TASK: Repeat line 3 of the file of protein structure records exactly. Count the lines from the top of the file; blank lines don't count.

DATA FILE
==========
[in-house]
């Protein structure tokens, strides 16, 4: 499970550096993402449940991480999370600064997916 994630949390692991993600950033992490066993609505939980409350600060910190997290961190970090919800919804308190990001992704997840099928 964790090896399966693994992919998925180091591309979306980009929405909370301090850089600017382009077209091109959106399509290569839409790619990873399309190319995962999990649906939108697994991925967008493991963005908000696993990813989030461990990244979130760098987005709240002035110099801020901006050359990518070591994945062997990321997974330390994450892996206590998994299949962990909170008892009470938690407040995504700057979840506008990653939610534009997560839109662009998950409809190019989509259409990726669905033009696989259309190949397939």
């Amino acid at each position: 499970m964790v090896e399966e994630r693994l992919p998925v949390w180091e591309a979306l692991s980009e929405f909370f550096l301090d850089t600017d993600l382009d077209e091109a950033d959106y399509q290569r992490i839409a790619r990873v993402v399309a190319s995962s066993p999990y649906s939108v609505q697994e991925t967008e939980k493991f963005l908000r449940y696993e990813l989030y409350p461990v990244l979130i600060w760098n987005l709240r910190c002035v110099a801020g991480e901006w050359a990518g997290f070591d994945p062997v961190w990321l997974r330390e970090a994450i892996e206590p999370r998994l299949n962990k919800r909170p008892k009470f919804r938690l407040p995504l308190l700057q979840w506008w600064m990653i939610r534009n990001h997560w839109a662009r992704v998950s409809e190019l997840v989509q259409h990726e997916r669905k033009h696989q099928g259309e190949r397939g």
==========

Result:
């Amino acid at each position: 499970m964790v090896e399966e994630r693994l992919p998925v949390w180091e591309a979306l692991s980009e929405f909370f550096l301090d850089t600017d993600l382009d077209e091109a950033d959106y399509q290569r992490i839409a790619r990873v993402v399309a190319s995962s066993p999990y649906s939108v609505q697994e991925t967008e939980k493991f963005l908000r449940y696993e990813l989030y409350p461990v990244l979130i600060w760098n987005l709240r910190c002035v110099a801020g991480e901006w050359a990518g997290f070591d994945p062997v961190w990321l997974r330390e970090a994450i892996e206590p999370r998994l299949n962990k919800r909170p008892k009470f919804r938690l407040p995504l308190l700057q979840w506008w600064m990653i939610r534009n990001h997560w839109a662009r992704v998950s409809e190019l997840v989509q259409h990726e997916r669905k033009h696989q099928g259309e190949r397939g």